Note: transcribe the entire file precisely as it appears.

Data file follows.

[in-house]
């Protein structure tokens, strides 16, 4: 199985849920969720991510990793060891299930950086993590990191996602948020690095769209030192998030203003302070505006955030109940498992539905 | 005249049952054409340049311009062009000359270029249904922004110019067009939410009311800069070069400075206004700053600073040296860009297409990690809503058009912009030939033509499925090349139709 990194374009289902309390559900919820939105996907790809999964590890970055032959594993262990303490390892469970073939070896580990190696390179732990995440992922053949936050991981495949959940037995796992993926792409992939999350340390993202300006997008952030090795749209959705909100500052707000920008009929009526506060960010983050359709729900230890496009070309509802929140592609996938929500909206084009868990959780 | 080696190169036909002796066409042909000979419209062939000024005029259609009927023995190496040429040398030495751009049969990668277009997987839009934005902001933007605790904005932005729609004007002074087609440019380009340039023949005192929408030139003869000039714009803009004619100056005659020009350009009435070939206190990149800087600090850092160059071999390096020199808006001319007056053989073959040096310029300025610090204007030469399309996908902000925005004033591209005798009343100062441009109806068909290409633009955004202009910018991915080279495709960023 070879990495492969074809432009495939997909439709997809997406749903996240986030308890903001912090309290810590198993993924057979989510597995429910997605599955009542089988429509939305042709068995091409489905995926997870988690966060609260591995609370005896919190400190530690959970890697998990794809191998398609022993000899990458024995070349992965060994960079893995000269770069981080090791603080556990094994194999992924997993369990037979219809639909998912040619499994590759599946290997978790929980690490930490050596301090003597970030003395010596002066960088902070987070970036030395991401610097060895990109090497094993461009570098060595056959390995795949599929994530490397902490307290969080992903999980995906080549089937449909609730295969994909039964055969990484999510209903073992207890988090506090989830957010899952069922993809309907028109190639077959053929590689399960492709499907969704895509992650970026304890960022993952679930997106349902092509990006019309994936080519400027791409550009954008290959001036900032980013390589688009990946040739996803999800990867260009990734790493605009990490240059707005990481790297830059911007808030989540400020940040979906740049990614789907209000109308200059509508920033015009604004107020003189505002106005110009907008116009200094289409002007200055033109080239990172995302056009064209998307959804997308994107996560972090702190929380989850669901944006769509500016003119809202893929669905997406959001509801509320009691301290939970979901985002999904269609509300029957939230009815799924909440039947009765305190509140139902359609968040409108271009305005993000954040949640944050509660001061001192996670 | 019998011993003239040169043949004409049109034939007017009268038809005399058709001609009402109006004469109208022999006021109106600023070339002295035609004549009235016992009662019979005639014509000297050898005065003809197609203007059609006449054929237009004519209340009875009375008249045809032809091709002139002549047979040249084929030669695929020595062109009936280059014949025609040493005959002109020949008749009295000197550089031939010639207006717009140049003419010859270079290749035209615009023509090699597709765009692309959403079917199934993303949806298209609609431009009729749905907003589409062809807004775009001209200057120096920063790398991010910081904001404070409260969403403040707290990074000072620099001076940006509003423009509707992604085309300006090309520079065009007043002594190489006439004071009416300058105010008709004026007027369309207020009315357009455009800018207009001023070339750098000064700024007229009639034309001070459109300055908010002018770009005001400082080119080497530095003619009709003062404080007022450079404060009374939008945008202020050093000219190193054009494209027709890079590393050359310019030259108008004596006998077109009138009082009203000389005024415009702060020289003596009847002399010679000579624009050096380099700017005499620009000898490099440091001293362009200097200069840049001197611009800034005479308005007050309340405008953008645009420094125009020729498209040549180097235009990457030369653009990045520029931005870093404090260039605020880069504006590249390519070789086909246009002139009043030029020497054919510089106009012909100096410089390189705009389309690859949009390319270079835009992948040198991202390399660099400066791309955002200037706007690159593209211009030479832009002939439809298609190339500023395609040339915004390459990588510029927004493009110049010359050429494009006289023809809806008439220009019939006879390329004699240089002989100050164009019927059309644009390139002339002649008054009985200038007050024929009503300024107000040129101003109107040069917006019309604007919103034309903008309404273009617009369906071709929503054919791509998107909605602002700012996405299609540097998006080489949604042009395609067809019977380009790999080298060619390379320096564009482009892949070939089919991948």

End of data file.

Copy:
[in-house]
């Protein structure tokens, strides 16, 4: 199985849920969720991510990793060891299930950086993590990191996602948020690095769209030192998030203003302070505006955030109940498992539905 | 005249049952054409340049311009062009000359270029249904922004110019067009939410009311800069070069400075206004700053600073040296860009297409990690809503058009912009030939033509499925090349139709 990194374009289902309390559900919820939105996907790809999964590890970055032959594993262990303490390892469970073939070896580990190696390179732990995440992922053949936050991981495949959940037995796992993926792409992939999350340390993202300006997008952030090795749209959705909100500052707000920008009929009526506060960010983050359709729900230890496009070309509802929140592609996938929500909206084009868990959780 | 080696190169036909002796066409042909000979419209062939000024005029259609009927023995190496040429040398030495751009049969990668277009997987839009934005902001933007605790904005932005729609004007002074087609440019380009340039023949005192929408030139003869000039714009803009004619100056005659020009350009009435070939206190990149800087600090850092160059071999390096020199808006001319007056053989073959040096310029300025610090204007030469399309996908902000925005004033591209005798009343100062441009109806068909290409633009955004202009910018991915080279495709960023 070879990495492969074809432009495939997909439709997809997406749903996240986030308890903001912090309290810590198993993924057979989510597995429910997605599955009542089988429509939305042709068995091409489905995926997870988690966060609260591995609370005896919190400190530690959970890697998990794809191998398609022993000899990458024995070349992965060994960079893995000269770069981080090791603080556990094994194999992924997993369990037979219809639909998912040619499994590759599946290997978790929980690490930490050596301090003597970030003395010596002066960088902070987070970036030395991401610097060895990109090497094993461009570098060595056959390995795949599929994530490397902490307290969080992903999980995906080549089937449909609730295969994909039964055969990484999510209903073992207890988090506090989830957010899952069922993809309907028109190639077959053929590689399960492709499907969704895509992650970026304890960022993952679930997106349902092509990006019309994936080519400027791409550009954008290959001036900032980013390589688009990946040739996803999800990867260009990734790493605009990490240059707005990481790297830059911007808030989540400020940040979906740049990614789907209000109308200059509508920033015009604004107020003189505002106005110009907008116009200094289409002007200055033109080239990172995302056009064209998307959804997308994107996560972090702190929380989850669901944006769509500016003119809202893929669905997406959001509801509320009691301290939970979901985002999904269609509300029957939230009815799924909440039947009765305190509140139902359609968040409108271009305005993000954040949640944050509660001061001192996670 | 019998011993003239040169043949004409049109034939007017009268038809005399058709001609009402109006004469109208022999006021109106600023070339002295035609004549009235016992009662019979005639014509000297050898005065003809197609203007059609006449054929237009004519209340009875009375008249045809032809091709002139002549047979040249084929030669695929020595062109009936280059014949025609040493005959002109020949008749009295000197550089031939010639207006717009140049003419010859270079290749035209615009023509090699597709765009692309959403079917199934993303949806298209609609431009009729749905907003589409062809807004775009001209200057120096920063790398991010910081904001404070409260969403403040707290990074000072620099001076940006509003423009509707992604085309300006090309520079065009007043002594190489006439004071009416300058105010008709004026007027369309207020009315357009455009800018207009001023070339750098000064700024007229009639034309001070459109300055908010002018770009005001400082080119080497530095003619009709003062404080007022450079404060009374939008945008202020050093000219190193054009494209027709890079590393050359310019030259108008004596006998077109009138009082009203000389005024415009702060020289003596009847002399010679000579624009050096380099700017005499620009000898490099440091001293362009200097200069840049001197611009800034005479308005007050309340405008953008645009420094125009020729498209040549180097235009990457030369653009990045520029931005870093404090260039605020880069504006590249390519070789086909246009002139009043030029020497054919510089106009012909100096410089390189705009389309690859949009390319270079835009992948040198991202390399660099400066791309955002200037706007690159593209211009030479832009002939439809298609190339500023395609040339915004390459990588510029927004493009110049010359050429494009006289023809809806008439220009019939006879390329004699240089002989100050164009019927059309644009390139002339002649008054009985200038007050024929009503300024107000040129101003109107040069917006019309604007919103034309903008309404273009617009369906071709929503054919791509998107909605602002700012996405299609540097998006080489949604042009395609067809019977380009790999080298060619390379320096564009482009892949070939089919991948």